Boris and Doris On the Town
The show was held at the venerable Coffee House, with a new Wisconsin Avenue entrance and space in the Evangelical Lutheran Church of the Redeemer. Gigi Pomerantz, the force behind Youthaiti, presented a video of her efforts in rural Haiti to encourage sanitation, sustainable agriculture and hygiene.
Original songs included one by Taylor called “Poop,” used to create awareness of the need for cleanliness, and the beautiful “It’s Okay” by Wake. In the audience were Taylor’s partner, Susie Krause, and Coffee House volunteers Sandy Weisto, Paul Anderson and Brett Kemnitz, who recently hosted his “New Song” concert there. Videographer Herb Johnson taped the event.
Lending support were Youthaiti board members Jeanette Tries and Racine’s Susan Azor, there with her Haitian husband, Nislet Azor, who is from Duchity, a town aided by Youthaiti. Also enjoying the music were MIAD librarian Nancy M. Blank-Bahr, Mary Harrison and Joan Janus. Pomerantz is getting ready for Youthaiti’s gala in May.
Still Rockin’: Age was no issue at a packed Turner Hall for the Siegel-Schwall Band, which started performing in the ’70s, took a hiatus and is now back on track. Blues harpist Corky Siegel and guitarist Jim Schwall are both in their 70s; drummer Sam Lay celebrated his 79th birthday that night. Bassist Rollo Radford, at 60, was the baby of the core group.
Just about everyone there, such as longtime fans Barbara Burton and Amy Quinlan, seemed to have a history with the band. Ted and Pam Schaar enjoyed C-S as UW-Whitewater students. Mollie Lazear brought daughters Bekah Lazear and Naomi Duffy. The family has followed C-S for as long as they could remember.
Dancing was a group from the Jumpin’ Jive Club, including Marcia Morrison, Tim Christianson and Billie Spring. Jack (The Cookie Master) Cheeks and Marguerite McGill, plus jewelry designer Robert Peter with Kimberly Bunker, were also spotted in the crowd. Holly Siegel, Corky’s wife, did a brisk business at the CD table.
No Ageism: The often-zany Off the Wall Theatre presented a straightforward version of Shakespeare’s Romeo and Juliet, albeit with a few twists. The cast was “age blind,” with Artistic Director Dale Gutzman and Marilyn White, both in their 60s, as the ill-fated couple. Robert Preston was Paris, truly a younger-than-springtime suitor of Juliet.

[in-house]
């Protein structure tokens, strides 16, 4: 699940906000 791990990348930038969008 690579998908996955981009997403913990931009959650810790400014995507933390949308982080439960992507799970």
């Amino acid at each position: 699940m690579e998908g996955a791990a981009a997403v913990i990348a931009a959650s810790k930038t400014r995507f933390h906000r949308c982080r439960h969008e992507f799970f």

The play was set in an Italian nursing home, where serious and believable swordplay took place. The audience was treated as guests, with cookies served by Sandy Lewis.
Donna Welter held down the fort. Other staffers were Jeremy Welter, who played Friar Lawrence, and Larry Lukasavage, who portrayed the droll servant Peter. In the 35-seat sold-out theater were scribes Mike Fischer, Dave Begel and Matthew Reddin; Laurie Morse and blues musician Jim Liban; actor Brian Miracle and his father, David; subscriber Louis Horvath; and choreographers Pam Kriger and Nancy Visintainer-Armstrong.
More Theater: The Rep presented Rep Lab, its fourth annual short-play festival, in the sold-out Stiemke Theater, featuring a 12-member acting intern ensemble, along with directing, former directing and stage manager interns. All contributed to a delightful evening of 10 short plays. Host JC Clementz, the Rep’s artistic intern company director, gave a shout-out to sponsors Gordana and Milan Racic. Jonathan Josephson, who wrote 27 Ways I Didn’t Say “Hi” to Laurence Fishburne, flew in from L.A. to play the role of the noted actor.
Enjoying the production were Leda Hoffmann, the event’s literary coordinator and director of Hamlet in Hiding and L.A. 8 A.M.; artistic associate Michael Kroeker, who directed Title; Don Russell; Abby and Dr. David Nash; and Rebecca and Joe Spasiano.
Latest Hot Spot: The Pitch Project, a 20,000-square-foot space on South Fifth Street, showcased its renovated studios and art gallery, with the Brenner Brewing Co. down the hall. Greeting well-wishers were the center’s co-directors, master brewer Mike Brenner and artists Sonja Thomsen, Will Pergl and Jason S. Yi. Helping out were several of the 20 artists in the facility, including Eddie Villanueva, photographer Tara Bogart, Beth Miller, Steven Burnham, and MIAD grads Monica Miller and Miguel Ramirez. Stopping by were Isabelle Kralj, Mark Anderson and Therese Philipp from Theatre Gigante, which also has a space there.
Opening exhibits included the mural “Green Go Home,” based on the pejorative gringo. The collaboration was by New York-based artists Rirkrit Tiravanija and Tomas Vu. The music video Zwischen Raum Zeit is the work of 24 international artists with the Brooklyn-based German pop duo DAS.
Guests drawing their own artistic protest statements on a wall included talented tykes Freddy (4) and Lucy (5) Klassen. Their parents, artists Mark Klassen and Kathleen Kennedy-Klassen, will soon open Riverwest’s Ski Club gallery. Checking the scene were landlord/restaurateur Jose Zarate, gallery owner Tory Folliard, MAM’s Brady Roberts and Lisa Sutcliffe, and artists Michael Kautzer and Eddee Daniel.
If you have any tips for Boris and Doris, contact them at firstname.lastname@example.org. Their next column will appear in the April 17 issue of the Shepherd.